Whole Food Plant Based Nutrition
By Molly Patrick
May 19, 2022,
One of the reasons why whole food plant based eating is so loved is because it helps people step away from the diet mindset. When you eat a whole food plant based diet, it’s all about the quality of calories you’re eating instead of the quantity. When we talk about quality, we mean nutrient density, which is the ratio of nutrients per calorie. The most nutrient-dense foods on the planet are whole plant foods.
When people switch to this way of eating, it’s a paradigm shift, and for a lot of people, their whole relationship with food changes.
Eating meat, dairy, eggs, processed food, veggies, and fruit.
The focus is on fat, protein, carbohydrate intake, and overall calorie counting.
Eating veggies, fruits, beans, legumes, whole grains, nuts, seeds, herbs, and spices.
The focus is on eating a wide range of whole plant foods while listening to the body without stressing about nutrition labels or numbers.
When we eat a wide range of whole plant foods, we get healthy fats, plant proteins, and complex carbohydrates that the body needs and loves. We also get lots of fiber, vitamins, minerals, antioxidants, and phytochemicals that help our bod thrive.
Change beyond the calculator
When people switch to this way of eating, they literally eat their way to health. This is a shift to overall health and wellbeing instead of counting and categorizing food.
Since 2016, we’ve seen thousands of Plant Fueled Life members change their life by eating more plants. They’ve followed our whole food plant based recipes and Wizard Plans and changed their relationship with food. They shifted the paradigm.
Here’s a look at how some of our members have been able to improve their health and transform their lives by following our meal plans and recipes without stressing about numbers.
How our meal plans and recipes are designed
Our whole food plant based recipes aren’t designed to meet specific dietary requirements.
When developing our recipes, we focus on nutrient diversity and taste.
Nutrient diversity is a wide range of nutrient-dense foods. This spectrum allows the body to benefit from lots of nutrients working together synergistically—the more diverse, the better.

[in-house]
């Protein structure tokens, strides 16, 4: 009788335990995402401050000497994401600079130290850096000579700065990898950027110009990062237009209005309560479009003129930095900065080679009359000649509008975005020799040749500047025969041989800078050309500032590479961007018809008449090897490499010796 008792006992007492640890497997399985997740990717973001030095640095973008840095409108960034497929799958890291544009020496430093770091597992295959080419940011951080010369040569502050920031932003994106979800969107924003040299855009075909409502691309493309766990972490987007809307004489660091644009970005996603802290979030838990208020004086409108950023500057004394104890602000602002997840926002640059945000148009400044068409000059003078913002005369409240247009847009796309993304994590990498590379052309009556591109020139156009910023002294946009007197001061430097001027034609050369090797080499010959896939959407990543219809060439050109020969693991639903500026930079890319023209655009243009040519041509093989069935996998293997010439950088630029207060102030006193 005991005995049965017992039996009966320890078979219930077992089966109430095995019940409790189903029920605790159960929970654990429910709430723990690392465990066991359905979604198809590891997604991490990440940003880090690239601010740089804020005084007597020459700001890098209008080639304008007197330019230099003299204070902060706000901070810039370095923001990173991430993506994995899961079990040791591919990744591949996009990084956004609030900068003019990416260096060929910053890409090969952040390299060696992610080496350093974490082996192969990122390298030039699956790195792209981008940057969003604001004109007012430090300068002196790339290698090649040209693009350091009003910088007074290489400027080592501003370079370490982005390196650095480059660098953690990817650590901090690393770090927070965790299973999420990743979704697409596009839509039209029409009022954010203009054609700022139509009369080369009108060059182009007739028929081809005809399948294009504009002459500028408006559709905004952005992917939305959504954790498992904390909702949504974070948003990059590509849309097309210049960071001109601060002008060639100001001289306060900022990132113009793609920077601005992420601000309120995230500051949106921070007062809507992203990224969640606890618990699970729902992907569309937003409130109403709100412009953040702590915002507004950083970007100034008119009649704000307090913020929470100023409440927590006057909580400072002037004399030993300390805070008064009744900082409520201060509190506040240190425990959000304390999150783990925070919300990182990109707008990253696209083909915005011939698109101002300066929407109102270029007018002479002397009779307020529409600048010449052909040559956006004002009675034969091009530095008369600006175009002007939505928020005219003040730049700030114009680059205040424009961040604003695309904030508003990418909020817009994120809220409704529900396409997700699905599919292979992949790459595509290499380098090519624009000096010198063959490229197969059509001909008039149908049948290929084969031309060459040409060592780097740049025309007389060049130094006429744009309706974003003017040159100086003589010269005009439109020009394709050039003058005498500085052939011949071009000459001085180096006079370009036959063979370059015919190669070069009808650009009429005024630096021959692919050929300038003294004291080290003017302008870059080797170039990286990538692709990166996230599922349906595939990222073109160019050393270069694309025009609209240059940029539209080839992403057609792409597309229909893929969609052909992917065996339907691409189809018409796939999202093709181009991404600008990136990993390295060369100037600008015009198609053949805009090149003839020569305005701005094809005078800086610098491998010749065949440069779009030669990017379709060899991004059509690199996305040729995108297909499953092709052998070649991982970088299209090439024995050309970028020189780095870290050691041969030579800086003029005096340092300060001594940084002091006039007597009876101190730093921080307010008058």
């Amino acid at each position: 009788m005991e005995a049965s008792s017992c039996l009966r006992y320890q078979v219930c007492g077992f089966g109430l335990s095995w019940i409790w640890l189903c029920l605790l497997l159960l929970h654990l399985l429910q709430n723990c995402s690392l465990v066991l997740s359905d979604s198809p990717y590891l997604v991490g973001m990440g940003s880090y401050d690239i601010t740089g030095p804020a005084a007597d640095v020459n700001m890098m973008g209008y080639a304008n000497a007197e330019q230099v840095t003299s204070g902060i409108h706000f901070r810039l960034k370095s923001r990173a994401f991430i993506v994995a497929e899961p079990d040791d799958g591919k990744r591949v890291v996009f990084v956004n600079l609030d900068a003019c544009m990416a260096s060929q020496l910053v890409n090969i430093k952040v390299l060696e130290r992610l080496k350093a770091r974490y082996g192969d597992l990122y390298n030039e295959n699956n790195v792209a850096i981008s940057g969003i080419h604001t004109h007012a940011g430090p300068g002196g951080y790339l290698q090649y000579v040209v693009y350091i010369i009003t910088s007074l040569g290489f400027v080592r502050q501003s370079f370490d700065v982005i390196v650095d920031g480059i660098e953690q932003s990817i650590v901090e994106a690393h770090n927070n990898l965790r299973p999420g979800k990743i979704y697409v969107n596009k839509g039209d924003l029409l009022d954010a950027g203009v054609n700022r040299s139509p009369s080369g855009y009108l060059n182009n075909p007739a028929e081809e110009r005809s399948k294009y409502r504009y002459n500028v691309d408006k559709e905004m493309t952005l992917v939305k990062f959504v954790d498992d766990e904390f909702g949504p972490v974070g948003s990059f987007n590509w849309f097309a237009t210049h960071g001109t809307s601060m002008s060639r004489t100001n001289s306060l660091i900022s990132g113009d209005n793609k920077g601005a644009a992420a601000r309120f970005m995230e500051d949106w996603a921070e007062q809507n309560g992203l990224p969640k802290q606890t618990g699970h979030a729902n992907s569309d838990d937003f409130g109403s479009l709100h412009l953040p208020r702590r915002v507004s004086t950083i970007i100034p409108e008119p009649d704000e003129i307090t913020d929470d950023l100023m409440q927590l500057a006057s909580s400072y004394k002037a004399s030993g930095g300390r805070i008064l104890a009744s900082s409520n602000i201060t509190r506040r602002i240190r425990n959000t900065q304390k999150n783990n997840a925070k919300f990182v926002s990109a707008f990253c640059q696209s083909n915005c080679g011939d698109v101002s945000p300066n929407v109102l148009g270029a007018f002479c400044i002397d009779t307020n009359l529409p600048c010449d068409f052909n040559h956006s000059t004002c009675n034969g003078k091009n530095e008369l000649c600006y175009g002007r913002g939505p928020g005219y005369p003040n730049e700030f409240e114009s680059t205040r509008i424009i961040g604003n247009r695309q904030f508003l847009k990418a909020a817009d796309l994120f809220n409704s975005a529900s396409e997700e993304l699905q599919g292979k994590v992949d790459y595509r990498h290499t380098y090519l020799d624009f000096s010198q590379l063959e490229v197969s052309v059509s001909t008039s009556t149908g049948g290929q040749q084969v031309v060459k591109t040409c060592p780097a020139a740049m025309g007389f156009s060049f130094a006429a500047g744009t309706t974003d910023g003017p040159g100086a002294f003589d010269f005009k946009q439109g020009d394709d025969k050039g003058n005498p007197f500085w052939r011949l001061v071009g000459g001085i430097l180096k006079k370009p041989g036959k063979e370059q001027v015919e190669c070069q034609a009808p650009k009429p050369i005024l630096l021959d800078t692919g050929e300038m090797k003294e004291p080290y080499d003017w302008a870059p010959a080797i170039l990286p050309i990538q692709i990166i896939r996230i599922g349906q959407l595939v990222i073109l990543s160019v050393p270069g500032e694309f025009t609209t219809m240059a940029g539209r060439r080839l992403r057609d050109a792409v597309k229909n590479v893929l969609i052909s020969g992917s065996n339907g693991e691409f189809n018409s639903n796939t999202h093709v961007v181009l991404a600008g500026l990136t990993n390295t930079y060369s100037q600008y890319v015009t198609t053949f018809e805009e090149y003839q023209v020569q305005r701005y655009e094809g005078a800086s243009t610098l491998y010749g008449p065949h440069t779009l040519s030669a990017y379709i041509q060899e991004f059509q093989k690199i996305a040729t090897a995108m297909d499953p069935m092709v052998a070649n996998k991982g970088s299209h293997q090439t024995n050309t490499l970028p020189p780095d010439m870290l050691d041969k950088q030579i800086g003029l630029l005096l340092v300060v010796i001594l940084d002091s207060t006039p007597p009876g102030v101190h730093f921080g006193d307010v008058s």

We focus on taste because if the food isn’t delicious, it’s easy to go back to eating meat, dairy, and processed food. This lifestyle change isn’t sustainable if the food isn’t giving you mouthgasms aplenty.
These have been the guiding principles for our recipe development from the start, and they will continue to guide us in the future.
Because whole food plant based eating is generally more about listening to your body and eating lots of different plants, and less about relying on nutrition labels, we haven’t offered nutrition information.
The need for nutrition information
However, some people have health conditions and keeping a keen eye on data is essential and others simply enjoy tracking their intake.
It’s been one of our most requested updates. So, with lots of
blood, sweat, tears, button clicking, team meetings, mouse tapping, testing, and plant munching, we launched the option to view nutrition information.
Because our recipes aren’t designed to meet any specific dietary requirements, it’s up to whoever is cooking to adjust them to fit their needs.
Want low-fat meals? Choose recipes without nuts, seeds, coconut milk, or avocado, or make substitutions when those items come up. White beans, cooked potato, and tofu can be used to substitute nuts and seeds, and water or lower fat non-dairy milk can be used to replace coconut milk.
Need less sodium? We recommend that you omit the salt or salty ingredients completely, or use half the amount called for. These salty ingredients include soy sauce, miso, sauerkraut, and coconut aminos.
There are always considerations people will have to make for themselves regarding what they put in their bodies. Our job is to create delicious recipes with lots of different whole plant ingredients so that people will eat lots of plants for decades to come and enjoy the benefits now and well into the future.
Viewing nutrition information in Plant Fueled Life
Nutrition information in Plant Fueled Life is an optional tool to help those who need or want this information. Nutrition information is turned off by default.
You can turn it on by
- Go to your Account
- Tap Preferences
- Check Show nutrition information in recipes
- Tap the blue Save button
Once you’ve made nutrition information viewable, you’ll see an icon on meals and recipes below the description. Click the icon to view the data.
We show you how to turn on nutrition information and walk you through how it works in this video.
Making sense of the data
Keep in mind we are not qualified to offer guidance on the right nutrition intake for you. The nutrition data comes from the USDA; we cannot guarantee its accuracy. If utilizing and analyzing nutrition information is important to you, we suggest looking for a plant based dietician in your area.
Having defined serving sizes for our meals is necessary to generate grocery lists in our Wizard Plans and to calculate nutrition data. That said, you know your body best and only you know how much food you need. The serving sizes in Plant Fueled Life are estimations, and they typically allow for generous portions. Always feel free to adjust accordingly.
If you have any questions, please contact us!